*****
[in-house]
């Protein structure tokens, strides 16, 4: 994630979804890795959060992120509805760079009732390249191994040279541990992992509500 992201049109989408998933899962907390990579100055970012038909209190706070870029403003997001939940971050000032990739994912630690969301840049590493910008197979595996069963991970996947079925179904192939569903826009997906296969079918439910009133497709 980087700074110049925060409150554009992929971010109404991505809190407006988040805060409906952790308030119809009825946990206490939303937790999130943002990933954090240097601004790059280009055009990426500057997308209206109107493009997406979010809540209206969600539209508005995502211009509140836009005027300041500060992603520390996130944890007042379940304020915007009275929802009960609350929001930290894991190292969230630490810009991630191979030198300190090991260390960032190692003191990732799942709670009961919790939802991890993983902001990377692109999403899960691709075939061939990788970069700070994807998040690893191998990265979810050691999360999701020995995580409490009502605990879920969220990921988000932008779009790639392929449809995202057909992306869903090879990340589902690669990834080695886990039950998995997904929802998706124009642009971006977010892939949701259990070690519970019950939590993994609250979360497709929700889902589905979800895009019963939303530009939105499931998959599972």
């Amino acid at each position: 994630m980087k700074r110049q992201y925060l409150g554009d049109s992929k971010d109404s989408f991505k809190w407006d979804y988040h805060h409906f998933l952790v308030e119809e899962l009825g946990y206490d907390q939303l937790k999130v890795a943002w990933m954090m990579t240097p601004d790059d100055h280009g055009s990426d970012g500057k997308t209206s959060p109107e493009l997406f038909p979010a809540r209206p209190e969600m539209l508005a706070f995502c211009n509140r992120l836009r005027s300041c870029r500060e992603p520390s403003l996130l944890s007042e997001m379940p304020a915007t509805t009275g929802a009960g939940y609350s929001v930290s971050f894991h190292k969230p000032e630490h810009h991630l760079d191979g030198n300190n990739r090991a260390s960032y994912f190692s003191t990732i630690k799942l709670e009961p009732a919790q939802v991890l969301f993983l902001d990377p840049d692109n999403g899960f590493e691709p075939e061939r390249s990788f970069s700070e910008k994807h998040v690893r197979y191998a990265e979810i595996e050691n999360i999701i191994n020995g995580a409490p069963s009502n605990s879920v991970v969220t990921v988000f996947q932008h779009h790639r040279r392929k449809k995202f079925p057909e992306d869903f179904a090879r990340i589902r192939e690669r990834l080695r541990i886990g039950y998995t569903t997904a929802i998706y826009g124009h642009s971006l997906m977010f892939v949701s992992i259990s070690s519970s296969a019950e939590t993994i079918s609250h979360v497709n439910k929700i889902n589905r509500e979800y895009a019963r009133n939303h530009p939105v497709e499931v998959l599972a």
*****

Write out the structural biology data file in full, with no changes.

[in-house]
């Protein structure tokens, strides 16, 4: 994630979804890795959060992120509805760079009732390249191994040279541990992992509500 992201049109989408998933899962907390990579100055970012038909209190706070870029403003997001939940971050000032990739994912630690969301840049590493910008197979595996069963991970996947079925179904192939569903826009997906296969079918439910009133497709 980087700074110049925060409150554009992929971010109404991505809190407006988040805060409906952790308030119809009825946990206490939303937790999130943002990933954090240097601004790059280009055009990426500057997308209206109107493009997406979010809540209206969600539209508005995502211009509140836009005027300041500060992603520390996130944890007042379940304020915007009275929802009960609350929001930290894991190292969230630490810009991630191979030198300190090991260390960032190692003191990732799942709670009961919790939802991890993983902001990377692109999403899960691709075939061939990788970069700070994807998040690893191998990265979810050691999360999701020995995580409490009502605990879920969220990921988000932008779009790639392929449809995202057909992306869903090879990340589902690669990834080695886990039950998995997904929802998706124009642009971006977010892939949701259990070690519970019950939590993994609250979360497709929700889902589905979800895009019963939303530009939105499931998959599972």
């Amino acid at each position: 994630m980087k700074r110049q992201y925060l409150g554009d049109s992929k971010d109404s989408f991505k809190w407006d979804y988040h805060h409906f998933l952790v308030e119809e899962l009825g946990y206490d907390q939303l937790k999130v890795a943002w990933m954090m990579t240097p601004d790059d100055h280009g055009s990426d970012g500057k997308t209206s959060p109107e493009l997406f038909p979010a809540r209206p209190e969600m539209l508005a706070f995502c211009n509140r992120l836009r005027s300041c870029r500060e992603p520390s403003l996130l944890s007042e997001m379940p304020a915007t509805t009275g929802a009960g939940y609350s929001v930290s971050f894991h190292k969230p000032e630490h810009h991630l760079d191979g030198n300190n990739r090991a260390s960032y994912f190692s003191t990732i630690k799942l709670e009961p009732a919790q939802v991890l969301f993983l902001d990377p840049d692109n999403g899960f590493e691709p075939e061939r390249s990788f970069s700070e910008k994807h998040v690893r197979y191998a990265e979810i595996e050691n999360i999701i191994n020995g995580a409490p069963s009502n605990s879920v991970v969220t990921v988000f996947q932008h779009h790639r040279r392929k449809k995202f079925p057909e992306d869903f179904a090879r990340i589902r192939e690669r990834l080695r541990i886990g039950y998995t569903t997904a929802i998706y826009g124009h642009s971006l997906m977010f892939v949701s992992i259990s070690s519970s296969a019950e939590t993994i079918s609250h979360v497709n439910k929700i889902n589905r509500e979800y895009a019963r009133n939303h530009p939105v497709e499931v998959l599972a």